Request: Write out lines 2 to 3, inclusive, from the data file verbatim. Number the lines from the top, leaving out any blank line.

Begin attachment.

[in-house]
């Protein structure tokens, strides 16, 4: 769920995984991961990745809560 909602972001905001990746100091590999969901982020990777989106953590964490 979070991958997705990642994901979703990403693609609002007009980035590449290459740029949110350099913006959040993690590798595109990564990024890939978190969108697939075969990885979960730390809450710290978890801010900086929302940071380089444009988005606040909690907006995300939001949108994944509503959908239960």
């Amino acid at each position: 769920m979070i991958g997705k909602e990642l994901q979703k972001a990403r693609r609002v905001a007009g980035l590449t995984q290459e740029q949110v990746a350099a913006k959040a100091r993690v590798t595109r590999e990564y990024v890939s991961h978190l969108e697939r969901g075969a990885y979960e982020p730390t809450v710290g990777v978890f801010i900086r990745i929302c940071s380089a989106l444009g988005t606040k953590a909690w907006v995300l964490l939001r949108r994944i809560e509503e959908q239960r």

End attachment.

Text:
């Protein structure tokens, strides 16, 4: 769920995984991961990745809560 909602972001905001990746100091590999969901982020990777989106953590964490 979070991958997705990642994901979703990403693609609002007009980035590449290459740029949110350099913006959040993690590798595109990564990024890939978190969108697939075969990885979960730390809450710290978890801010900086929302940071380089444009988005606040909690907006995300939001949108994944509503959908239960």
């Amino acid at each position: 769920m979070i991958g997705k909602e990642l994901q979703k972001a990403r693609r609002v905001a007009g980035l590449t995984q290459e740029q949110v990746a350099a913006k959040a100091r993690v590798t595109r590999e990564y990024v890939s991961h978190l969108e697939r969901g075969a990885y979960e982020p730390t809450v710290g990777v978890f801010i900086r990745i929302c940071s380089a989106l444009g988005t606040k953590a909690w907006v995300l964490l939001r949108r994944i809560e509503e959908q239960r």